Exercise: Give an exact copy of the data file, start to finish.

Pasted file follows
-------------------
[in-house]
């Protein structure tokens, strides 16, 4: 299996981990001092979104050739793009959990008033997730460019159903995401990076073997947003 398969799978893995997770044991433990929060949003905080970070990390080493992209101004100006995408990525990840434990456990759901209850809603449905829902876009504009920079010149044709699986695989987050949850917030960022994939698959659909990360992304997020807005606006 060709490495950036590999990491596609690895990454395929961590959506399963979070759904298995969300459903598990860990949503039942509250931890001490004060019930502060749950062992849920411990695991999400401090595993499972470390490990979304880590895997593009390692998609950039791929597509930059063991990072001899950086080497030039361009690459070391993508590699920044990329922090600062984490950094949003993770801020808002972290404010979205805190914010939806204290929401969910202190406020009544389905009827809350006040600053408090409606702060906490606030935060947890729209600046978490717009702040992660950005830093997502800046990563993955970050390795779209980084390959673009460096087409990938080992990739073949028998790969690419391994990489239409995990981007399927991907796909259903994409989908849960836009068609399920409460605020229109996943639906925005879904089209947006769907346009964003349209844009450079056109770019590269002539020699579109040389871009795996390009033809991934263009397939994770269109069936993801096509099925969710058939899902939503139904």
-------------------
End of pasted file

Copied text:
[in-house]
């Protein structure tokens, strides 16, 4: 299996981990001092979104050739793009959990008033997730460019159903995401990076073997947003 398969799978893995997770044991433990929060949003905080970070990390080493992209101004100006995408990525990840434990456990759901209850809603449905829902876009504009920079010149044709699986695989987050949850917030960022994939698959659909990360992304997020807005606006 060709490495950036590999990491596609690895990454395929961590959506399963979070759904298995969300459903598990860990949503039942509250931890001490004060019930502060749950062992849920411990695991999400401090595993499972470390490990979304880590895997593009390692998609950039791929597509930059063991990072001899950086080497030039361009690459070391993508590699920044990329922090600062984490950094949003993770801020808002972290404010979205805190914010939806204290929401969910202190406020009544389905009827809350006040600053408090409606702060906490606030935060947890729209600046978490717009702040992660950005830093997502800046990563993955970050390795779209980084390959673009460096087409990938080992990739073949028998790969690419391994990489239409995990981007399927991907796909259903994409989908849960836009068609399920409460605020229109996943639906925005879904089209947006769907346009964003349209844009450079056109770019590269002539020699579109040389871009795996390009033809991934263009397939994770269109069936993801096509099925969710058939899902939503139904």